College kids are coughing, kissing, and sharing drinks – so what?

Adolescence is marked by big steps and changes. While most changes are exciting, some, such as the transition into college, can increase teens’ risk for meningitis, a very dangerous illness. World Meningitis Day on April 24 builds awareness around this condition and the vaccine that can help prevent it.

Meningococcal meningitis is a type of bacterial meningitis that causes inflammation of the fluid and membranes covering the brain and spinal cord. It is very aggressive and can result in sepsis – a life-threatening blood infection, permanent disability and other severe complications.  The disease is transmitted through air droplets and direct contact with infected persons through coughing, kissing, sharing drinks, etc. Meningococcal meningitis is most commonly diagnosed among infants, adolescents and youth adults. It is especially significant among college students living in dormitories or close living quarters.

Meningococcal meningitis affects an average of 1,500 people each year in the U.S. It’s fatal to about 11 percent of those infected, and about 20 percent of survivors suffer long-term consequences including limb amputations, brain damage and hearing loss, according to the National Meningitis Association. A meningococcal vaccine is available and recommended for pre-teens and teens ages 11 to 19. A vaccine also is available for infants and children, but it is only recommended for those with certain medical conditions.

For optimum protection, the Centers for Disease Control and Prevention recommends adolescents receive an initial meningococcal vaccination at ages 11 to 12 and a booster dose at age 16.  If they did not receive the vaccine when they were younger, teens should still get the vaccine. The Centers for Disease Control and Prevention suggests that adolescents receive the vaccine less than five years before starting college. The meningococcal vaccine helps protect against four of five bacterial strains causing the majority of meningococcal meningitis cases worldwide.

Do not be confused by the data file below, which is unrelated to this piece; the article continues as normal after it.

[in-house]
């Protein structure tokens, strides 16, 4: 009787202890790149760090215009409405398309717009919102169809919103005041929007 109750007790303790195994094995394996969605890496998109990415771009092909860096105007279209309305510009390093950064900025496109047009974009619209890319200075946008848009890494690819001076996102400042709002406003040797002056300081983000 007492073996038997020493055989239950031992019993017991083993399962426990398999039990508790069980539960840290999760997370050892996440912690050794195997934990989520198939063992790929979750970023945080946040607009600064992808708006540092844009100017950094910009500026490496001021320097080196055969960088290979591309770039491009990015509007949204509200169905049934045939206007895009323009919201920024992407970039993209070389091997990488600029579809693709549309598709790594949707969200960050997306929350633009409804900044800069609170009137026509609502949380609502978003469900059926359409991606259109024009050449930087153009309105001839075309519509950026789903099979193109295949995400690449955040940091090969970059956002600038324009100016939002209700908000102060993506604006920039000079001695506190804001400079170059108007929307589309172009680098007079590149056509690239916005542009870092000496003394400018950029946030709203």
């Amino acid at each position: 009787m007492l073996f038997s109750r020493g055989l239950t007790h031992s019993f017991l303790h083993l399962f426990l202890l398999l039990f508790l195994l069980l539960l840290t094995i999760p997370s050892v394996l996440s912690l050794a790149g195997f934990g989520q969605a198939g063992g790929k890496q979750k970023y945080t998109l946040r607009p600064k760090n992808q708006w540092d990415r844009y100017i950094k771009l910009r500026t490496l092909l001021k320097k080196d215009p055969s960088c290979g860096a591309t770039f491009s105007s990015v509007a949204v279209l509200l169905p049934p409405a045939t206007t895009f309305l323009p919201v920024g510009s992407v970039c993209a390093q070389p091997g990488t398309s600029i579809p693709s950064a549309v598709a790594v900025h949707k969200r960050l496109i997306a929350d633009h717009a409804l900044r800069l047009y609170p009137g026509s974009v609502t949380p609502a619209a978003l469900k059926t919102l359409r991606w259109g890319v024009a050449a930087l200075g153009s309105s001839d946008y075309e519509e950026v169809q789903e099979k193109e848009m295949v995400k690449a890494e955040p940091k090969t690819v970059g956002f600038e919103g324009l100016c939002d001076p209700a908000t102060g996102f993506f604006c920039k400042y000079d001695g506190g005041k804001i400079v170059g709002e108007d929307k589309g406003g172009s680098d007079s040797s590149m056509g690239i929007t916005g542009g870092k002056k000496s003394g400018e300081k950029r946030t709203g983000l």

“Protectiveness, especially with the booster, is really good,” said Janice Poirot, public health nurse at the Northwest Colorado Visiting Nurse Association.

The meningococcal vaccine is advised but not required for teens heading to a Colorado state college or university (every state has different college vaccine requirements), though some private schools may mandate that incoming students get the vaccine.  Others recommended for meningococcal vaccination include younger children and adults with certain medical conditions, and military recruits. Travelers also may need to get the vaccine, especially if they will be visiting sub-Saharan Africa. Other immunizations recommended (but not required) for adolescents ages 11 to 19 include the hepatitis A and the human papillomavirus or HPV vaccines.

The Northwest Colorado VNA offers spring immunization clinics for fifth graders and high school seniors at schools in Steamboat Springs, Hayden and South Routt County. Parent consent forms are sent home with students or in the mail prior to the clinics. Students can catch up on state-required vaccines and recommended optional vaccines at the clinics.  Drop in vaccination clinics for all ages are offered 9 a.m. to 4:30 p.m. Thursdays and 9 a.m. to 3 p.m. Fridays at the Northwest Colorado VNA, 940 Central Park Dr., Suite 101. For more information, call 879-1632 or visit

For more information about meningococcal and other vaccine recommendations, visit the Centers for Disease Control and Prevention,

By Tamera Manzanares
Tamera Manzanares is a community outreach specialist for the Northwest Colorado Visiting Nurse Association.

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